Back to Basics: Medicare Advantage Revenue

To anyone who’s spent a lot of time in Medicare Advantage risk arrangements, this will be review. My target audience is people who are new to MA risk arrangements and people who maybe just want to know more about how the math works. This will be a high-level review, but it’ll get you most of the way there, enough to be able to read an MA payor contract and understand the operations impact on your bottom line.

  • Premium: This is the core of your MA revenue, based on the health plan’s bid to CMS. Your base will include at least the Part C basic premium, and may include rebates and supplemental payments depending on how you defined CMS revenue in your contract (it can be worth quite a bit). That base is modified by your negotiated Percent of Premium (POP) to determine your PMPM (per-member per-month) payments before adjustments. Let’s say the PMPM value of the health plan’s CMS bid is $1000 and your POP is 85%; your base PMPM is $1000 x 0.85 = $850pmpm. But wait, there’s more…
  • Star Rating: This is how CMS aligns their quality goals with the health plans’ and medical groups’ financial incentives. There are a lot of benefits to having a high Star rating (special enrollment, marketing), but for the purposes of this discussion I’m most interested in the impact to funding. If the health plan has a 4-Star (or higher) rating, they get a 5% bonus to their funding. If your funding is based on POP, that bonus flows downstream to you too. Using our previous example, $1000pmpm x 1.05 (Stars) x 0.85 (POP) = $892.50pmpm – a substantial improvement, especially when you calculate that increase across thousands of member months. This leads to one of the rules of payor contracting that has nothing to do with the written contract itself – not all health plans are built alike. A POP of 85% with a 3-Star plan and a 4-Star plan have different dollar values, an important fact to account for in your financial modeling. While this is calculated at the health plan level, your group’s contribution to that score can give you good negotiating leverage; plans want to put more members in their higher-Star groups to improve their own Star rating.
  • Risk Adjustment Factor (RAF): RAF is how CMS adjusts for differences in members’ health/expected costs, and is calculated by CMS at the individual member level. Each person is assigned a RAF score based on a variety of factors including age and gender, but more important are the parts based on diagnosis codes. A member with diabetes or a heart condition is worth more than a healthy person; a member with both is worth even more. Making sure you accurately capture this coding is critical to making your MA contracts as profitable as possible – CMS can only give you credit for the diagnoses you report to them. A robust encounter data system is your friend here, and the health plans will aggressively monitor this since RAF impacts their reimbursement as well as yours. While RAF is calculated for each individual member, it’s impractical to do accounting that way; much easier to calculate your average RAF across all MA members for that health plan, then use that figure in your calculations. Continuing our example from above, a decent average RAF score might be 1.35, so the math is $1000pmpm x 1.05 (4-Star) x 0.85 (POP) x 1.35 (RAF) = $1204.88pmpm, much better than where we were two bullet points ago. By contrast, a poor average RAF might be 0.9 (something is wrong with your encounter data) would result in $1000pmpm x 1.05 (4-Star) x 0.85 (POP) x 0.9 (RAF) = $803.25pmpm, worse off than we were when we started this math problem.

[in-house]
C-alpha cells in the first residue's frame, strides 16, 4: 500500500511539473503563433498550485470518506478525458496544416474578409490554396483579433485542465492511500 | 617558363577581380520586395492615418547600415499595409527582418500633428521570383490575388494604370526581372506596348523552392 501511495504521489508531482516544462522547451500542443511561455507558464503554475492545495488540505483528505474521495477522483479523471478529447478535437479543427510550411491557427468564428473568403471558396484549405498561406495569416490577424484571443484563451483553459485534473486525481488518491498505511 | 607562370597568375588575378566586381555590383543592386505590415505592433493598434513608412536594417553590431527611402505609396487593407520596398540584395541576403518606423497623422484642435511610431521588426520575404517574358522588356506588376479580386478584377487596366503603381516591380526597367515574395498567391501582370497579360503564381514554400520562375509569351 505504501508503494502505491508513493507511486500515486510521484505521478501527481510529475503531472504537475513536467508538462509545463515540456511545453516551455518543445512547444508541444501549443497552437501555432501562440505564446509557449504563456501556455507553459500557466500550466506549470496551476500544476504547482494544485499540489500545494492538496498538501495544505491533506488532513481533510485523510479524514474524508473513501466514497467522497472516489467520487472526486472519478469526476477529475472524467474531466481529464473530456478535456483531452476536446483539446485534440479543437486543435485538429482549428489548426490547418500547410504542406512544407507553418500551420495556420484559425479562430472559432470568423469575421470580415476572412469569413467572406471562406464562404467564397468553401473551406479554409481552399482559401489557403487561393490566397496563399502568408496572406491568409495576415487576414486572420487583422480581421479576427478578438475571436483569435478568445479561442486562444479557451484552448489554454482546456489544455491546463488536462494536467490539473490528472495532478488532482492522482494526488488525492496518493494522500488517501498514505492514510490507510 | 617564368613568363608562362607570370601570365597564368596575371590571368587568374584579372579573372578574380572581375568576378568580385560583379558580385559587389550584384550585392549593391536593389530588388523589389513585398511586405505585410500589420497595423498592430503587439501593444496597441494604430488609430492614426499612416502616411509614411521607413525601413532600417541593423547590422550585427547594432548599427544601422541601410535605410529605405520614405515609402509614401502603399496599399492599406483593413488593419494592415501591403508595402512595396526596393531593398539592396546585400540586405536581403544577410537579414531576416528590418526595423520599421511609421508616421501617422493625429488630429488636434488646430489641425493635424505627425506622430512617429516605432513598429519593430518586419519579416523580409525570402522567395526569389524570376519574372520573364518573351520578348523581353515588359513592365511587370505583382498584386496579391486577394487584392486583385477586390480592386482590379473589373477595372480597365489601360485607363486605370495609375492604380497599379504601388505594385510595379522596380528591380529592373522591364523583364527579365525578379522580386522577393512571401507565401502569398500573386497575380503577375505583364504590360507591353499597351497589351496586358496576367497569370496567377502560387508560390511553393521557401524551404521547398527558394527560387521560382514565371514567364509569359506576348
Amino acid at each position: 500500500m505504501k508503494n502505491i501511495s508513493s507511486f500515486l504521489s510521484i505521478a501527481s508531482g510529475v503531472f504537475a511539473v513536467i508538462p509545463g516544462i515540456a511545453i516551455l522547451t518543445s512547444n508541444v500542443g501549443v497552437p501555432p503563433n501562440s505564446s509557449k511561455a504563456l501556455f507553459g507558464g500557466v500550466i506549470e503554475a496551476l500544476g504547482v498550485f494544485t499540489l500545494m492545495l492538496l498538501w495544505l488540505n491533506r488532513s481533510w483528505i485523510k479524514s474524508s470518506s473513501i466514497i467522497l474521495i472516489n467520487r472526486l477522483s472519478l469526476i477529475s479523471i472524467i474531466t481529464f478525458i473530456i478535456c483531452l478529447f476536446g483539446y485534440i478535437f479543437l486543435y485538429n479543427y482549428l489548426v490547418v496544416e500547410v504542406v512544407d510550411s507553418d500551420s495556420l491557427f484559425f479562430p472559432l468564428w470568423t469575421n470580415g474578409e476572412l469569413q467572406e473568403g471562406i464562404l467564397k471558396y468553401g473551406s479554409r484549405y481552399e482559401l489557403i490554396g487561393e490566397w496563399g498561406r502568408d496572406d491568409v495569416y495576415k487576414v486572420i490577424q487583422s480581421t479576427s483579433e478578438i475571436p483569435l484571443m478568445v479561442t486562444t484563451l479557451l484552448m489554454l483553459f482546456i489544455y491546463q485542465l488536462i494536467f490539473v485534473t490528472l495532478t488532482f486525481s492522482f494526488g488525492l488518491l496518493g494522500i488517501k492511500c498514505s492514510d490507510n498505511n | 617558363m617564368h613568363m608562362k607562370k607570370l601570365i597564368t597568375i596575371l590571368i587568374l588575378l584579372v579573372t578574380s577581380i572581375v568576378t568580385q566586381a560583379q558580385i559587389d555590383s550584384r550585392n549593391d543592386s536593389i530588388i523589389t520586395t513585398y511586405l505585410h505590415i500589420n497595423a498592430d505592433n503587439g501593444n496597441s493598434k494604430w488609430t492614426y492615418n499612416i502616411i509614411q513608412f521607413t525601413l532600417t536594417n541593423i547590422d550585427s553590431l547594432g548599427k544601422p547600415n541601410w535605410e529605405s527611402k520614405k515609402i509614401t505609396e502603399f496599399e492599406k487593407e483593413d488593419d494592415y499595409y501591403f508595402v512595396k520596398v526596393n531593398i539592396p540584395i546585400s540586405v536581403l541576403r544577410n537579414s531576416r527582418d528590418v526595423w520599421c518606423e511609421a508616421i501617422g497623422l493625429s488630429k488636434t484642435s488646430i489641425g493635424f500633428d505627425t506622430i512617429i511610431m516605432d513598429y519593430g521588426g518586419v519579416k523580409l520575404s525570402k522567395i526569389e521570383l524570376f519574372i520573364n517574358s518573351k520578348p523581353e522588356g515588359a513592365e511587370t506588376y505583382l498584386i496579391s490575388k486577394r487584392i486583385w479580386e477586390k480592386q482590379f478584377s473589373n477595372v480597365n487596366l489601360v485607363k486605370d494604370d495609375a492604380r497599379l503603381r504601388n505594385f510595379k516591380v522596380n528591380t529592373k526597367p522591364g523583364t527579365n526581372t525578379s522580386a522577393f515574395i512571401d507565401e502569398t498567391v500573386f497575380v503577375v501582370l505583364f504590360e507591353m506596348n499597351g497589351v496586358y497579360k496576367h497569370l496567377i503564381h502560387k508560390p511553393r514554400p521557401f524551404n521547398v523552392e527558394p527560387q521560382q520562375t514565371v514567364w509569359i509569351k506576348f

So what’s the point of this math lesson? Understanding how the funding is calculated can help you make informed decisions about your payor contracting strategy. You want to strategically choose your MA partner plans to favor those with good track records of quality to ensure high Star ratings in the long run; 87% POP at 3-Stars ($870pmpm) is worth less money than 85% POP at 4-Stars ($892.50pmpm). You want to do everything possible to contribute to the health plan’s high Star rating, and they’ll happily assist you get there, because you both benefit (I love win-wins in contracting). Same with your RAF – this is an operations issue, but the health plan wants you to have as high a RAF as possible, as it benefits them as much as it benefits you. In previous blog posts I’ve focused a lot on the adversarial parts of group-payor relations, but looking at how MA revenue is calculated showcases just how important partnership is to making these relationships effective and profitable for everyone involved.

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Leadership: Building a Better Team

I’ve been a job seeker, applying to an unreasonable number of jobs in the hopes of getting a handful of callbacks, a couple of interviews, and if I was lucky, an offer that wasn’t too bad. I’ve also been a hiring manager, sifting through resumes looking for the right fit, asking open-ended questions during interviews and watching candidates squirm, and hoping that I’ll feel good about the choice I made six months from now. Then, during my most recent job hunt, I found myself in an interesting position – in my industry, the demand for people with my skillset and my skill level were in much higher demand than the available supply of candidates. In addition to my usual attempts to convince the interviewers that I was worth consideration, I found I was also interviewing them to see which company I liked the best, which boss I most wanted to work for, and which offer was the most attractive. This isn’t unique to my situation or even to my industry – I see stories in the news and anecdotes online about how hard it is to find people willing to take available jobs, leaving many businesses short-staffed. Combine that with the large-scale shift to remote work that became a necessity as a result of the pandemic, and we find ourselves facing a vastly different hiring landscape that what we saw pre-pandemic. And many HR departments, hiring managers, and businesses are falling behind, stuck in the mistaken belief that the world will go back to the way it used to be. It never does.